Broken Yet Complete


Many years ago, Aristotle said, “The whole is greater than the sum of its parts.” I’ve heard this repeated in many various ways at several different junctures in my life, relating its meaning to random concepts. However, I’ve never applied this phrase to myself until recently. As is the tendency of many, I’ve reflected on my life and seen what I’ve concluded to be bad choices, wrong turns and errant decisions. Its been easy to minimize my past as nothing more than a futile attempt at groping around in the dark with me vainly attempting to find my way forward. Set along this journey with few tools at my disposal, and a past victim of mental and physical abuse, I wasn’t prepared to move ahead in any sort of enlightened or meaningful way. Most often I operated in survival mode, not knowing what ill fortune would confront me around the next bend in what I perceived to be the dark, dank cave of my life.

Somehow I was able to see beyond the cave. I could make out others who were meeting with success by making good decisions when it was most critical to do so, individuals whom I envied for their ability to see and think clearly. It only heightened my sense of anxiety about the direction I was going in, leading me to make even poorer decisions in my attempts at trying to find a way out of my gloom. Nothing came easy, and I rarely learned from my past choices. At times, the cave felt like a circle, with me destined to move past the same haunting landmarks time and time again. I would stop occasionally to bang my head against the wall, thinking that might cause it to give way and ultimately lead me out of the blackness and into the light. In reality, this action did nothing more than to cause me more pain and anguish. This was not the way out.

I was presented along the way with good people who showed me that much was possible. There were those I presented an idea to who would simply say, “just do it,” later holding me accountable for becoming what I said I would be. This continues to this day. Just over a year ago I ran into a former co-worker I hadn’t seen in twenty years; she asked me if I had ever finished the book whose idea I talked about incessantly when last she knew me. I remembered, feeling a pang of guilt for not carrying out what I had set out to do and what I had openly and publicly committed to doing. Then just a few weeks after that encounter, I re-connected with someone from just a little bit further in my past than the co-worker. He mentioned a great book he had just read by Joe Dispenza called, “Breaking the Habit of Being Yourself.” Through reading this great book I found that I had not been true to myself. I was not the person I was meant to be or really deep down inside wanted to be. But it was totally on me to own the Thoreau quote “live the life you’ve imagined,” and metamorphisize into an individual molded after my true desires. For the first time, I am now something I had wanted to be for most of my life, a published author.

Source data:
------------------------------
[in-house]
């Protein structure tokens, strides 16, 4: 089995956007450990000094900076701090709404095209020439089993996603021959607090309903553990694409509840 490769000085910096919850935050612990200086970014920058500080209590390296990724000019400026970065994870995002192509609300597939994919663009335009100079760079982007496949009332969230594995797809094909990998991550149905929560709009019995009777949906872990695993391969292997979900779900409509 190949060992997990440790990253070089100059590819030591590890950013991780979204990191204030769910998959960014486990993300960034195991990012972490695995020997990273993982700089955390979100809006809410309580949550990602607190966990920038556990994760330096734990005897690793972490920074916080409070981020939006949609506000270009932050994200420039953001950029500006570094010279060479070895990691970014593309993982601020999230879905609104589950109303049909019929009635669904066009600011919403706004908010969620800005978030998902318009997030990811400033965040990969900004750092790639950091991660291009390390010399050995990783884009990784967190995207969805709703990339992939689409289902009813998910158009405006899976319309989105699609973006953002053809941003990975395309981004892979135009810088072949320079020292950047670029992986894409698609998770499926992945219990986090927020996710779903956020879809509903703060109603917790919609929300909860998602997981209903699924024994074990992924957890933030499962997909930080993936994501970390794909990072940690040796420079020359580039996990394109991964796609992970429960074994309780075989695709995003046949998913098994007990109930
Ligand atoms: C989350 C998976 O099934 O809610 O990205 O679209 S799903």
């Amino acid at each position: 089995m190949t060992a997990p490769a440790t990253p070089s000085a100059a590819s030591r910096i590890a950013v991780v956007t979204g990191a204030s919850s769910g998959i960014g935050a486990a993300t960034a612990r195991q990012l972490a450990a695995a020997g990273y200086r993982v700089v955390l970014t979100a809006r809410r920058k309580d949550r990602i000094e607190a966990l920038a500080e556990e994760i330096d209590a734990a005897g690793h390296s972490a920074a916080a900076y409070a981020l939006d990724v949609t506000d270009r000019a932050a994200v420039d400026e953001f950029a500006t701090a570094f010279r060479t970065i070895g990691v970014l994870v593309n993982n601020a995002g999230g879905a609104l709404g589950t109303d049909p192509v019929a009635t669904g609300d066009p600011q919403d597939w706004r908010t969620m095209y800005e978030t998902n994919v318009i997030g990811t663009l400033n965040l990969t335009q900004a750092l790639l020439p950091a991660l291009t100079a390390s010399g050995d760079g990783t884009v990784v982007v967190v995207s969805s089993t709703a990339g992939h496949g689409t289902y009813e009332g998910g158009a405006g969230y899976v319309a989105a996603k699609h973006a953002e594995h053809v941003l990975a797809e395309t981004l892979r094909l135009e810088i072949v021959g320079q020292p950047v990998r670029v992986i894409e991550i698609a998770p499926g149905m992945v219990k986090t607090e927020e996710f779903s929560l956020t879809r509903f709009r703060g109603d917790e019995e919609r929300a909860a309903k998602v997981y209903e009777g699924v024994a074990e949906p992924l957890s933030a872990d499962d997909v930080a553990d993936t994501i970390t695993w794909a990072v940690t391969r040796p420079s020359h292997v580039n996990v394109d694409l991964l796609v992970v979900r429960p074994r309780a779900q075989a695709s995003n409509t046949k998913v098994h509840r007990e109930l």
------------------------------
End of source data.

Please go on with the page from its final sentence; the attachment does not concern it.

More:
Sometimes it can be easy to hold to the belief that we are defined by our circumstances, that we cannot rise above who we turned out to be. “It is too late,” we might say, “I am too old,” or perhaps if we are really honest with ourselves, just too damn lazy to do the work required of changing our lives. My life is like a giant puzzle made up of a multitude of little pieces with sharp, jagged edges that will cause my fingers to bleed if I hold on to them too tightly. I began life as a sheet of clear, lucid glass.  This was then broken into many pieces at many times, yet somehow all of it stayed together. These pieces still make up the whole of me, but they do not define me or represent who I am. I am today now greater than what those irregular, ragged parts represent. I am broken yet complete. I have risen above what my environment, choices and circumstances conspired to produce. I am the creator of my own life now, destined to become the highest and best version of myself.



Author: Separated From The Flock

Writer. Parent. Survivor of childhood trauma and cult control (Jehovah's Witness) with a profound belief in the triumph of the human spirit.

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